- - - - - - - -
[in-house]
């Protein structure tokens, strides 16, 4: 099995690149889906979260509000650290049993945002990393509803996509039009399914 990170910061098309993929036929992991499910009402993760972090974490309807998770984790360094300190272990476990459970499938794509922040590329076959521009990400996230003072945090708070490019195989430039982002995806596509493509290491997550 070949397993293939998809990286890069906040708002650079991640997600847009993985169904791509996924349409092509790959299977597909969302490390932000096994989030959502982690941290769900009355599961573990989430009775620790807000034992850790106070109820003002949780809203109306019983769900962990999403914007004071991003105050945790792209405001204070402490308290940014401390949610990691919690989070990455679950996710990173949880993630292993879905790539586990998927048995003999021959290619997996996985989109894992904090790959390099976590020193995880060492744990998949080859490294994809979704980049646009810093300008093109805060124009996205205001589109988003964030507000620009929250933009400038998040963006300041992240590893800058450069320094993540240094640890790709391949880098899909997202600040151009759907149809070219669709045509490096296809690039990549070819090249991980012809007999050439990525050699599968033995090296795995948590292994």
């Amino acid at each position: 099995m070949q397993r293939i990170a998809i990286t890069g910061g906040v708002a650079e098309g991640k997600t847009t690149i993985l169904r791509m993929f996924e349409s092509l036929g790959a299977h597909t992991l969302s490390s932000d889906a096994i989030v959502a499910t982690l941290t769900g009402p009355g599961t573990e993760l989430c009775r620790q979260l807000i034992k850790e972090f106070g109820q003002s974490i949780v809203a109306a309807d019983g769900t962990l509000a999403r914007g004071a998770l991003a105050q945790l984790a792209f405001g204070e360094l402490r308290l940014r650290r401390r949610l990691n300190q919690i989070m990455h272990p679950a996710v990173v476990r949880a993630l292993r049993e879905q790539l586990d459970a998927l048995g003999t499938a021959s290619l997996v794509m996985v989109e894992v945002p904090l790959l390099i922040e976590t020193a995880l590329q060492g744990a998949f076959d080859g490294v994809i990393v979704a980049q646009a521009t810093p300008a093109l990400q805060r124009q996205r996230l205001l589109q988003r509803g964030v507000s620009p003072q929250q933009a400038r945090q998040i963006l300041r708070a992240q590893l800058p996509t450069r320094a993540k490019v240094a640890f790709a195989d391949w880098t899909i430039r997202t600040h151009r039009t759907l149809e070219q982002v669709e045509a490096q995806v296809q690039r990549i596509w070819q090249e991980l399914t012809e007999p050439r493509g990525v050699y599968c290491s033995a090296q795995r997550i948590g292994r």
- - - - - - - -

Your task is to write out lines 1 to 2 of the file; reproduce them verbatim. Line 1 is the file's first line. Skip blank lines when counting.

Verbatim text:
[in-house]
């Protein structure tokens, strides 16, 4: 099995690149889906979260509000650290049993945002990393509803996509039009399914 990170910061098309993929036929992991499910009402993760972090974490309807998770984790360094300190272990476990459970499938794509922040590329076959521009990400996230003072945090708070490019195989430039982002995806596509493509290491997550 070949397993293939998809990286890069906040708002650079991640997600847009993985169904791509996924349409092509790959299977597909969302490390932000096994989030959502982690941290769900009355599961573990989430009775620790807000034992850790106070109820003002949780809203109306019983769900962990999403914007004071991003105050945790792209405001204070402490308290940014401390949610990691919690989070990455679950996710990173949880993630292993879905790539586990998927048995003999021959290619997996996985989109894992904090790959390099976590020193995880060492744990998949080859490294994809979704980049646009810093300008093109805060124009996205205001589109988003964030507000620009929250933009400038998040963006300041992240590893800058450069320094993540240094640890790709391949880098899909997202600040151009759907149809070219669709045509490096296809690039990549070819090249991980012809007999050439990525050699599968033995090296795995948590292994």